Service Stream (SSM) – Continues to deliver, story unchanged… Pushpay (PPH) – Christmas giving the first thing to go… IDP Education (IEL) – The business of English is thriving…
Service Stream (SSM) – Continues to deliver, story unchanged
Service Stream has been a fantastic stock to own for the last five years, and it’s not hard to see why. Revenue has grown 62% from $389m in FY14 to $631m in FY18. The real story, however, has been in the margins, which have gone from 3.2% in FY14 to 9.8% in FY18, meaning that a 62% increase in revenue has resulted in a five-fold increase in EBITDA. Moreover, with a beginning EBITDA multiple of only 6.5x, this five-fold increase in EBITDA was leveraged into a ~10x increase in the stock price as the multiple crept up to the current level of ~12x.
The math is simple, yet no less amazing to behold as investors incrementally adjust expectations upwards as a company that has previously underperformed catches the wind and begins to gather strong operating momentum.
The company continues to deliver on both the revenue front and the margin front, with incremental growth coming through reasonably priced acquisitions. Whilst the margin and multiple story expansion stories are probably closer to the end than the beginning, if not already started to level off, the narrative on this one probably remains unchanged – NBN design and construction, activations and maintenance, growing utility maintenance business, new technology roll-outs such as 5G providing ongoing opportunities, and all this coupled with an ‘undemanding valuation’. So it’ll keep going until it stops.
Pushpay (PPH) – Christmas giving the first thing to go
This paragraph on page 4 of the quarterly results release was most interesting to me:
“While this increase (in processing volumes) was significant, a combination of factors led to this result being lower than Pushpay had expected. Although the number of transactions that Pushpay experienced was as expected, the average gift size across the Pushpay platform was lower than in the previous corresponding period due to a lower proportion of large non-recurring gifts typically received in the last week of December.”
I suppose I shouldn’t be surprised. Charity donations are discretionary, and when the stock market is tanking, and people are feeling poorer, they’re less inclined to give money to charity. Other discretionary sectors of the economy would also have suffered during this period, which goes to show just how strong the wealth effect is for an economy and how vital it is that there be a stable and steadily increasing ‘feeling’ of wealth for people to keep spending.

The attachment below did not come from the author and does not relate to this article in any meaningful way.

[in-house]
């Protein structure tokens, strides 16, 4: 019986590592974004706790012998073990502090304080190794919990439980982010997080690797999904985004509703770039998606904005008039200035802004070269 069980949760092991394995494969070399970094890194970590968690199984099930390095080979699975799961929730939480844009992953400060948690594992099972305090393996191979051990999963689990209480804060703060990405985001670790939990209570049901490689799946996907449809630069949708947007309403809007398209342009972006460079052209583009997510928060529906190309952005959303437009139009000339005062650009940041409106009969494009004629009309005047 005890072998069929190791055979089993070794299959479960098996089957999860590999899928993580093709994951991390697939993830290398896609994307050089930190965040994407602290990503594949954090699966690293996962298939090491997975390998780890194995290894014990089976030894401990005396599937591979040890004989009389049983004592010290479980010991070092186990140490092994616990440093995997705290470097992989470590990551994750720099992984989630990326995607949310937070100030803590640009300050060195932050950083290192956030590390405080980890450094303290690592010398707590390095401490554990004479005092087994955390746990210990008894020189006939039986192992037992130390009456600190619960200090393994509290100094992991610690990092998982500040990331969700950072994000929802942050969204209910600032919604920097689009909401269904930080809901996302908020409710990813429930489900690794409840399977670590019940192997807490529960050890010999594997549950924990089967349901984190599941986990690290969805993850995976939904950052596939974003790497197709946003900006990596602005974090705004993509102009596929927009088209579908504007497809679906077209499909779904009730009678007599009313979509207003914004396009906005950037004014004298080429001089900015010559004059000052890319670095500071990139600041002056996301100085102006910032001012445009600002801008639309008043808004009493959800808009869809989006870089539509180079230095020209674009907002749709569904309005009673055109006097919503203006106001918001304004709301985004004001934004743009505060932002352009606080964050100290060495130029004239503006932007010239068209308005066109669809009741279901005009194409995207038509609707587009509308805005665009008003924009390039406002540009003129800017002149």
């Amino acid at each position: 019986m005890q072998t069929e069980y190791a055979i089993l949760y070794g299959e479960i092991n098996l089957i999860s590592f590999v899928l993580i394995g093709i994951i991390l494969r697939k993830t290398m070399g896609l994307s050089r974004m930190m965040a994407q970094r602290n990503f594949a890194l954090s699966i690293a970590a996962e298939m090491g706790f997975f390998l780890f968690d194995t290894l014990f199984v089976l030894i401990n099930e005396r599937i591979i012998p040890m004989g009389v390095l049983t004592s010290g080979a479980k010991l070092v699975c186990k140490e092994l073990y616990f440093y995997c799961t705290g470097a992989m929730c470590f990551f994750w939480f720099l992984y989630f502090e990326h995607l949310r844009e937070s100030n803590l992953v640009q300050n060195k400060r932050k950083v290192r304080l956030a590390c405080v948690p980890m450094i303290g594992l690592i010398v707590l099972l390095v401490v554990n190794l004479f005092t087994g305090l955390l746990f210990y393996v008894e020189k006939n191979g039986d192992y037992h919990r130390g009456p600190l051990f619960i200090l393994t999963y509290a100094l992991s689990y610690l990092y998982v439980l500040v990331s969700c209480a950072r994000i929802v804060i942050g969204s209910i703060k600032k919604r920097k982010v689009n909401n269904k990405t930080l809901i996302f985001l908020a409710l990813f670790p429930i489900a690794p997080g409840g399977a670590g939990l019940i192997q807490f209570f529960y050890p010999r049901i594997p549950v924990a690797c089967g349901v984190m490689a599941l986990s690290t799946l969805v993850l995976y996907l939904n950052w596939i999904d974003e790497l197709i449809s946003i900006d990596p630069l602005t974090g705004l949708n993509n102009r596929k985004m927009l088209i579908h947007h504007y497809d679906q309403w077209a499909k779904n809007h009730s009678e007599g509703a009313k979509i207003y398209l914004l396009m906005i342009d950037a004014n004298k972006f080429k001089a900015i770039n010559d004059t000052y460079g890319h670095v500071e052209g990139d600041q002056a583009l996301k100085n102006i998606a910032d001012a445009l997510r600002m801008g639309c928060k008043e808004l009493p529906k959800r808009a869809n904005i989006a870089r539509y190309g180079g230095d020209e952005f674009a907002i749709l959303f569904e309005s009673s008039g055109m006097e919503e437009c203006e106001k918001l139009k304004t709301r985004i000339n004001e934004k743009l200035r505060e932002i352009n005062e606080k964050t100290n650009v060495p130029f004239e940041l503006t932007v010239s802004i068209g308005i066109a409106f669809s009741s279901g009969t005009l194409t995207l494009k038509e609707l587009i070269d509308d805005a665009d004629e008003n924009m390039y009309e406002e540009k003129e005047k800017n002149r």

With that aside, one gets the sense that the market is currently grappling with how big the market is for Pushpays services. They now only have approximately 6,000 customers. Granted some of those customers are very large indeed, with upwards of 50,000 members. However, this represents 55% of large churches in the US, which begs the question: how much growth runway is there left?
Sure they’ll likely be able to double revenue, but can they 5x revenue, and how quickly can they do it? For this reason, they’re stuck languishing in the 6th percentile of most expensive companies in the All Ordinaries, while their more illustrious WAAAX peers mostly inhabit deciles 9 and 10. You’d think that any evidence that suggests that Pushpay can grow top-line revenue faster for longer, especially into new verticals outside of churches would result in something of a re-rate.
IDP Education (IEL) – The business of English is thriving
Revenue for the HY was $304m, up 26%, while EBITDA was up 33% to $66.8m. IDP conducted 660,000 IELTS English language tests during the HY, up 18% and 45,900 English language courses, up 13%.
Asia represented 67% of revenue and 72% of EBIT. India delivered strong growth in all business lines during the HY with Vietnam and Bangladesh also critical contributors to the Asia segment’s performance.
English language testing margin improved in India and Australia as price increases were effective in H1, but this was largely offset by the increase in volumes from lower-priced countries. It follows that there are possible pricing opportunities in lower-priced countries as they become more developed and wealthier.
The company is also increasingly making use of technology to market more effectively as well as deliver products and support customers more efficiently, which will result in higher margins as the company scales its technology platform and conducts more testing via digital.
Potent structural growth trends in key markets for international education and the use of the English language underpin IDPs success, and these fundamental trends will only become more dominant over time. It’s somewhat surprising that an Australian company is responsible for such a large share of the market for teaching and testing the English language, and that they own the defacto standard for English testing but, such is the way of global commerce, and this only serves to highlight these trends at work.